At first glance it is hard to fathom that just last November one of the strongest typhoons to ever hit any continent occurred on this island nation of 7,100 islands in the Philippines. As I head towards the low laying islands, the destruction became more evident as I watched construction workers rebuild amid the deformed coconut trees stripped bare of limbs and leaves. As a scuba diving enthusiast, one of my greatest concerns was the island of Malapascua. Just two years earlier I had visited the area hoping to dive with the thresher shark, as this area is unique for frequent sightings. At the time, I was unable to make this dive due to unfavorable weather conditions and I had hoped to return one day. After Typhoon Haiyan occurred in late 2012, I had heard stories of the island diving community submerged by large surges and buildings that were demolished by winds up to 250 miles per hour. It became my obsession to see what happened to this island community and the world-class dive site that offered a chance to dive with the elusive thresher shark.
After a 19 hour flight, a 4 hour bus ride, and 1 hour banka boat ride, I could finally see the island. I was excited as we sailed through the island’s turquoise clear waters, which were as calm as a lake with white coral beaches. The stories I had heard about the effects of the storm were not exaggerated. Although the south and west side of the island were protected from the storms, the east side remained a catastrophic area. Homes remained bare of walls and were merely comprised of the foundation of the buildings beneath rubble. Boats damaged by the storm lay beached. I spoke to one of the local dive instructors in the area who explained to me that most of the people lacked funds to rebuild their homes and shops. Those who were fortunate enough to rebuild began construction immediately after relief was given to this small community. Several dive shops quickly reopened, as diving was the primary funding for this community. The island community hoped that divers would return to revitalize the island. However, the scuba diving industry remains fully affected by the typhoon, as waves significantly ruined part of the coral reefs. In addition, dynamite fishing and poaching of the hammerhead and thresher sharks continue to affect the dive sites in this area. Amid all of the problems this small island faces, it did not fail to deliver one of the greatest dives of my life.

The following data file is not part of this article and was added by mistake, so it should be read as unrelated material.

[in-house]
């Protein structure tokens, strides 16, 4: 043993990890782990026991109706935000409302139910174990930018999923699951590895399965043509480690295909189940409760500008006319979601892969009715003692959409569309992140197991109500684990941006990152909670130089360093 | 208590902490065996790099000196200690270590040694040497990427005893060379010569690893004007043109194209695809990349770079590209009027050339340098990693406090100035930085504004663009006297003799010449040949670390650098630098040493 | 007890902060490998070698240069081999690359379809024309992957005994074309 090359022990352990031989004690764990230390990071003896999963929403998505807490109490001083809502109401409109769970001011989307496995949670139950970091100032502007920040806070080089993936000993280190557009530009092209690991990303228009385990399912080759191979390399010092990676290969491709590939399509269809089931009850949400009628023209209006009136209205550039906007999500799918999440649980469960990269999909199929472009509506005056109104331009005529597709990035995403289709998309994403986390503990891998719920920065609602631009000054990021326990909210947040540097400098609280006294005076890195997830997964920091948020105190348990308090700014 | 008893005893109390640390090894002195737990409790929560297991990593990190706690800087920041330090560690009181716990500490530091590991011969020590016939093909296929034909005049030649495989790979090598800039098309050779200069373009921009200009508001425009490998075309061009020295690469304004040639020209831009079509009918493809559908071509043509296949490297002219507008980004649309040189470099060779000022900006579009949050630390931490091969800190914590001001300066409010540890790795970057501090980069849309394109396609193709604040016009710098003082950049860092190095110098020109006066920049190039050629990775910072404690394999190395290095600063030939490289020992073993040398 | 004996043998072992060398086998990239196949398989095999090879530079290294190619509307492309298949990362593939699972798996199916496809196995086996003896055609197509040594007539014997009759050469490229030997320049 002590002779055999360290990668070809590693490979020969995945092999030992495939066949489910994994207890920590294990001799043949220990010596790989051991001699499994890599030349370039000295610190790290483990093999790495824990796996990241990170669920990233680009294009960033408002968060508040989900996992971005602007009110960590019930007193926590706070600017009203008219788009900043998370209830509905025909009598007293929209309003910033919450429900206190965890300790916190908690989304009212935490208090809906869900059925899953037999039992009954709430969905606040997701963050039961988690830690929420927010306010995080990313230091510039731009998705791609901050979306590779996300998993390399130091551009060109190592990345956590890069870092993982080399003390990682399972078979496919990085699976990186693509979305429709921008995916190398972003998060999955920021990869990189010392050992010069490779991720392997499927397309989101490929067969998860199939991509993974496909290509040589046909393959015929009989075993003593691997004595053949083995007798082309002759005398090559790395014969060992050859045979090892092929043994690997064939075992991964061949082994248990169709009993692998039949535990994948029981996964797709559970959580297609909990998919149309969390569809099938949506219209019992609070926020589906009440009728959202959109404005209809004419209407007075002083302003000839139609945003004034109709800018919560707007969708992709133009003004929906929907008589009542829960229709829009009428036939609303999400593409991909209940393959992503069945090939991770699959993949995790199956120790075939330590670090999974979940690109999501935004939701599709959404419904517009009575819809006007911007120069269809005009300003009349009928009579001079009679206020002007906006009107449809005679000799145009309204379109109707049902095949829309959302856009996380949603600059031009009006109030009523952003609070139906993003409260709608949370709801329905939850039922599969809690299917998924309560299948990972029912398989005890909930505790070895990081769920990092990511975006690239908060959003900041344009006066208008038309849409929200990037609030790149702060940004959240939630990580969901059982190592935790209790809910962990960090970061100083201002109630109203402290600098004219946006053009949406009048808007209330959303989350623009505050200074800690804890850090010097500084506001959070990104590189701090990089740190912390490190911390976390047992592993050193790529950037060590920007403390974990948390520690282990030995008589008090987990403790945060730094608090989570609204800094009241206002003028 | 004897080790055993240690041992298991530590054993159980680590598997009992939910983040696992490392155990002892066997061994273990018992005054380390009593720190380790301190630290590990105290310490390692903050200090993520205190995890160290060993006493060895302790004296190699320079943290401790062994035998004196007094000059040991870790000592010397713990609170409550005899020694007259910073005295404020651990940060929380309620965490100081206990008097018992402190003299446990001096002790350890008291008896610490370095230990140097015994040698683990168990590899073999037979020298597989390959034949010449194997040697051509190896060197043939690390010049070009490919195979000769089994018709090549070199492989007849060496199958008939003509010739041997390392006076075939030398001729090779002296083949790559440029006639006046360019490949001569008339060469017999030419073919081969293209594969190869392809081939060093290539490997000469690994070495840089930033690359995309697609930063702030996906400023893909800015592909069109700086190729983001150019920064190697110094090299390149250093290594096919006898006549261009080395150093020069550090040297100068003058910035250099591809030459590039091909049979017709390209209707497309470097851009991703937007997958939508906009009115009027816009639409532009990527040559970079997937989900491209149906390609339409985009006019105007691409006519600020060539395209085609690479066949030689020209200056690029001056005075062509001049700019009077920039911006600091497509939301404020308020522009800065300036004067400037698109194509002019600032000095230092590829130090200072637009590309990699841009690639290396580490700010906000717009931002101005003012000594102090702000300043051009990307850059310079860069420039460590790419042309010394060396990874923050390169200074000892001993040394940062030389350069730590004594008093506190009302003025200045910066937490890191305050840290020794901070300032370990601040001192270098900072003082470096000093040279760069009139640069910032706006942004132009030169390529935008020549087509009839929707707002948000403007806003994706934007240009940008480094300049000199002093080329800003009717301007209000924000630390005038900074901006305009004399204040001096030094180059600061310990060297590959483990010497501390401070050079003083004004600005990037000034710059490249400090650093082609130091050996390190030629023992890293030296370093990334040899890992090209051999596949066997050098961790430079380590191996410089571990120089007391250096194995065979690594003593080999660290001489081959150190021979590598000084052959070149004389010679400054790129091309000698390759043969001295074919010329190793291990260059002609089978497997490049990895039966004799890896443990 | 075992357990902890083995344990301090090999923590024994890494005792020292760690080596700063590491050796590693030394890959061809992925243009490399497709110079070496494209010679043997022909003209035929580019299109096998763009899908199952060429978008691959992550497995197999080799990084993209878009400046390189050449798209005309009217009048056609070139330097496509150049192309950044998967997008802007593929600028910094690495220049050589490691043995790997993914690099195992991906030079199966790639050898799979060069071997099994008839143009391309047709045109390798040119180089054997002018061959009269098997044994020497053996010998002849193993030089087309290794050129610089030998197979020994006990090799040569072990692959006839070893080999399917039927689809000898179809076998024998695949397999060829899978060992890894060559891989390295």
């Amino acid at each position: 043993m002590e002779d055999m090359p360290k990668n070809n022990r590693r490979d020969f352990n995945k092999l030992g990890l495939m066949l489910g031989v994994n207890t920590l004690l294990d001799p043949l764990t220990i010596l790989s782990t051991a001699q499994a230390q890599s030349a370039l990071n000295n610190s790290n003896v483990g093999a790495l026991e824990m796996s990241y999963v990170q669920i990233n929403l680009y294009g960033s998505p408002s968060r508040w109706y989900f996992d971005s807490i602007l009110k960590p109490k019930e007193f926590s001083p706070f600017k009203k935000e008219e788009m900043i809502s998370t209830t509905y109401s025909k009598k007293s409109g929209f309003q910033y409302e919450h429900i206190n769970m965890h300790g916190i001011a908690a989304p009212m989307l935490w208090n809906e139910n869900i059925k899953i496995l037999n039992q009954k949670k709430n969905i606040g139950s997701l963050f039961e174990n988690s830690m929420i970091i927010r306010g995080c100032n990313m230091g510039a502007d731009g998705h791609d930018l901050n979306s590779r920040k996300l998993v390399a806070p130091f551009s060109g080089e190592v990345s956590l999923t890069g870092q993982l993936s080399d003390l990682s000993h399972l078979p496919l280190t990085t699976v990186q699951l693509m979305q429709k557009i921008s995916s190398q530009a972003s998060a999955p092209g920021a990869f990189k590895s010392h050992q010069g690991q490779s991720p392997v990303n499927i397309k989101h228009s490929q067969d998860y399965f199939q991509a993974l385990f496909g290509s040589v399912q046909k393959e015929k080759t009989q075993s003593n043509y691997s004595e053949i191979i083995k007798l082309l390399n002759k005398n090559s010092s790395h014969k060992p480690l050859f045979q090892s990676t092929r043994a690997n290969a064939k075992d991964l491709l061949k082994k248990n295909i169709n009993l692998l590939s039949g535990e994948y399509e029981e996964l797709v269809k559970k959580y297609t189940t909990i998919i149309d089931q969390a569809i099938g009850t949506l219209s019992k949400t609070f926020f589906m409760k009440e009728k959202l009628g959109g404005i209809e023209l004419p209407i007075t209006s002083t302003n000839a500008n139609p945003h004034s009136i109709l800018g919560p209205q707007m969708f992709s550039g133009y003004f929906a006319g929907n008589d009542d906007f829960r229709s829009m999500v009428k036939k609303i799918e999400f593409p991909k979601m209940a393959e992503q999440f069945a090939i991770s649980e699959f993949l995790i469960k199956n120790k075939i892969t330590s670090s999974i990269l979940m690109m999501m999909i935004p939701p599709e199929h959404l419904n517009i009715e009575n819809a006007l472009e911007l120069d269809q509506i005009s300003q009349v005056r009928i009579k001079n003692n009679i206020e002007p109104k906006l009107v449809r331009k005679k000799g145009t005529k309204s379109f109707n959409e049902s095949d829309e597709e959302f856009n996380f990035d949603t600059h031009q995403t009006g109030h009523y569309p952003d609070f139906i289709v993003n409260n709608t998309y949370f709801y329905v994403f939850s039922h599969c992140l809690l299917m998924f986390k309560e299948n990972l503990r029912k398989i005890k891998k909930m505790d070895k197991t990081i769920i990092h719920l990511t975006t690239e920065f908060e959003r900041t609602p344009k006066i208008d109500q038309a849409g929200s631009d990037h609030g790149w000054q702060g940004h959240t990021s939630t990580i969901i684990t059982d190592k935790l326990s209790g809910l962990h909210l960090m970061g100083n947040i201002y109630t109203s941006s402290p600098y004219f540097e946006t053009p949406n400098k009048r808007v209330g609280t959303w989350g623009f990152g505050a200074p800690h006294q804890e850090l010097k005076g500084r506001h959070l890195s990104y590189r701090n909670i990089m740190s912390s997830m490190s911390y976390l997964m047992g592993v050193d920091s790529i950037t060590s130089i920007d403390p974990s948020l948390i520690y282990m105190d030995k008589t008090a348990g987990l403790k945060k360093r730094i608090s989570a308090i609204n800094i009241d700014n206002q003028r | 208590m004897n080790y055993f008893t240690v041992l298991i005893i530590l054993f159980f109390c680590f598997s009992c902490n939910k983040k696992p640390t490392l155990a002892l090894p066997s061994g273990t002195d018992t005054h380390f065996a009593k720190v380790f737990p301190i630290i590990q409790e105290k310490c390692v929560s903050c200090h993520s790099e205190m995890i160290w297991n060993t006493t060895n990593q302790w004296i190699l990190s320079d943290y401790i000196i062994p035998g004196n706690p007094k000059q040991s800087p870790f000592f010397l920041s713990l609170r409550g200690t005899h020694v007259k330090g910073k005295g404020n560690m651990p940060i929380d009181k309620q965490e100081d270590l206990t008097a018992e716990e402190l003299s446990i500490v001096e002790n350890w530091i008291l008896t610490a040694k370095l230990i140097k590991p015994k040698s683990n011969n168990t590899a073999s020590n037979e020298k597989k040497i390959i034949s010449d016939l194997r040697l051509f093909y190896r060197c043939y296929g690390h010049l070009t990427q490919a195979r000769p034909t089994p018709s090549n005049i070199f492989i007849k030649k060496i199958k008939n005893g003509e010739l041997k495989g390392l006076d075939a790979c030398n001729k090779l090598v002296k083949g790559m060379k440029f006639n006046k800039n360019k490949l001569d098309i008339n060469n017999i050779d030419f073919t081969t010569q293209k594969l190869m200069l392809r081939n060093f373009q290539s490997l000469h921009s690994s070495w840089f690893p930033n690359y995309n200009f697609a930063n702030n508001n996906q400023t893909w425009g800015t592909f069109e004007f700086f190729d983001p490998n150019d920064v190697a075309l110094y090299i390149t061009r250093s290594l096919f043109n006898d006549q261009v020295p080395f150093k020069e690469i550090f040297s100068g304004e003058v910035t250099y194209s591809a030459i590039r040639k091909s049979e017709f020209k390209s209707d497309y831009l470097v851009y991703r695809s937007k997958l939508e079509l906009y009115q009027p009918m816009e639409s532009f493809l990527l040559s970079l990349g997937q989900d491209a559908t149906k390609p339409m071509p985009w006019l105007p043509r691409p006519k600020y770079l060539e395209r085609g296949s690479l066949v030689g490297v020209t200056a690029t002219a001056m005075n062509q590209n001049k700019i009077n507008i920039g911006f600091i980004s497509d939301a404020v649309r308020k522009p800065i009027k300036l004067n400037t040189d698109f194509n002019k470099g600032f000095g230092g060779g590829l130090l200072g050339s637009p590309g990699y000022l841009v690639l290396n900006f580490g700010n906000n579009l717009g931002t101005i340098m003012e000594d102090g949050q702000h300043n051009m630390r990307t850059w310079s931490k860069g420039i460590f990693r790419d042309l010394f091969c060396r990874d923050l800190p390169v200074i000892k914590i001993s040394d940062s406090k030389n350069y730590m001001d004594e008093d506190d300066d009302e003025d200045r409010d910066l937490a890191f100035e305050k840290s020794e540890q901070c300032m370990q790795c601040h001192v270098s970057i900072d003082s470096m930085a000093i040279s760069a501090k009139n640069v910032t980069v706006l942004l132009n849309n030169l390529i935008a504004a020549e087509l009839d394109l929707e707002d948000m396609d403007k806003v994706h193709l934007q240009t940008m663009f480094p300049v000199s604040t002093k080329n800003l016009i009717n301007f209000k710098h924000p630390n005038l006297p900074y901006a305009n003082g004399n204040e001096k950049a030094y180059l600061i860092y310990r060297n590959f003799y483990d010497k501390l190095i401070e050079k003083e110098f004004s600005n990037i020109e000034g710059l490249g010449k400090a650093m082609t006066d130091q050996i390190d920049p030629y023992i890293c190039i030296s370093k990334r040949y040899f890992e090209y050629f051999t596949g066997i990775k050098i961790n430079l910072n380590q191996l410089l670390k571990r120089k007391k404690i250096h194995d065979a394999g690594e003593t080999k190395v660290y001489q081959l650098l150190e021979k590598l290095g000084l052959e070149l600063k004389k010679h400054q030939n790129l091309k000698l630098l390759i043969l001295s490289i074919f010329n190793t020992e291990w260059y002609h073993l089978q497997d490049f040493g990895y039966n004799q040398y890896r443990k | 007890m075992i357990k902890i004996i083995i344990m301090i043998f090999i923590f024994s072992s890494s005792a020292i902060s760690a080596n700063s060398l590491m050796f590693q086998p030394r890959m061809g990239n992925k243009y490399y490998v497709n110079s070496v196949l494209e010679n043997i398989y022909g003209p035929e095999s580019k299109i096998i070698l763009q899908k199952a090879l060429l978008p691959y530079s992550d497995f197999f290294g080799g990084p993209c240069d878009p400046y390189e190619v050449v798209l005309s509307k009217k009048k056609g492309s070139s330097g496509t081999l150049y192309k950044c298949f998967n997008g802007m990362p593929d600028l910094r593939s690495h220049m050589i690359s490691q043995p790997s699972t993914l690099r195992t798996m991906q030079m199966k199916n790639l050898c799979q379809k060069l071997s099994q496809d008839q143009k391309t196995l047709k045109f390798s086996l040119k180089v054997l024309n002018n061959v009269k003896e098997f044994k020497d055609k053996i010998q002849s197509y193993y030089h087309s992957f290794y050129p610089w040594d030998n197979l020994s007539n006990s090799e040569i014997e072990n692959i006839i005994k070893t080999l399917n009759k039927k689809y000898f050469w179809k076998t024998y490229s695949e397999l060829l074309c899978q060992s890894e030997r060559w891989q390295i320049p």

Photos and story by Francis Antigua
After a brief introduction to the dive site, I was taken on a deep scuba dive approximately 30 meters (about 99 feet) where we waited patiently beside a slope that quickly dropped hundreds of meters to the ocean floor. Known as Monad Shoal, this small area off the Marikana trench hosts an area for deep-water fish to cleanse themselves from parasites. A symbiotic relationship exists between the cleaner fish and the thresher sharks that ascend from the depths just after sunrise. As we dove into the clean blue waters, we were immediately greeted by Manta rays at the surface. Our luck would not end there. As we reached our targeted destination I could see a silhouette in the distance. It was the shark I’d been waiting for. After waiting a few more minutes he was joined by several more sharks. I counted five sharks within my area, but I am certain several more were spotted from other dive sites. The shark came within a meter (3 feet) of me: Majestic in appearance, slowly waving that long tail, and watching me with its large round eyes. No words could describe the experience I felt underwater, other than perfect.
As we headed back to the dive shops, the divers exchanged stories of how great our day was. Several other divers immediately signed up for another dive in the area. As a diver, I am always excited to see such beauty within nature. I hope that the scuba diving community continues to support this small island community. All divers should visit the Philippines. Other than the sharks in Monad shoal, just a few hours away lies Moalboal, one of the most bio-diverse marine ecosystem and Oslob, home of the whale sharks. There is no doubt that I will continue to return to this island nation to explore its depths in its pristine state.
Photos and story by Francis Antigua, Independent Contributor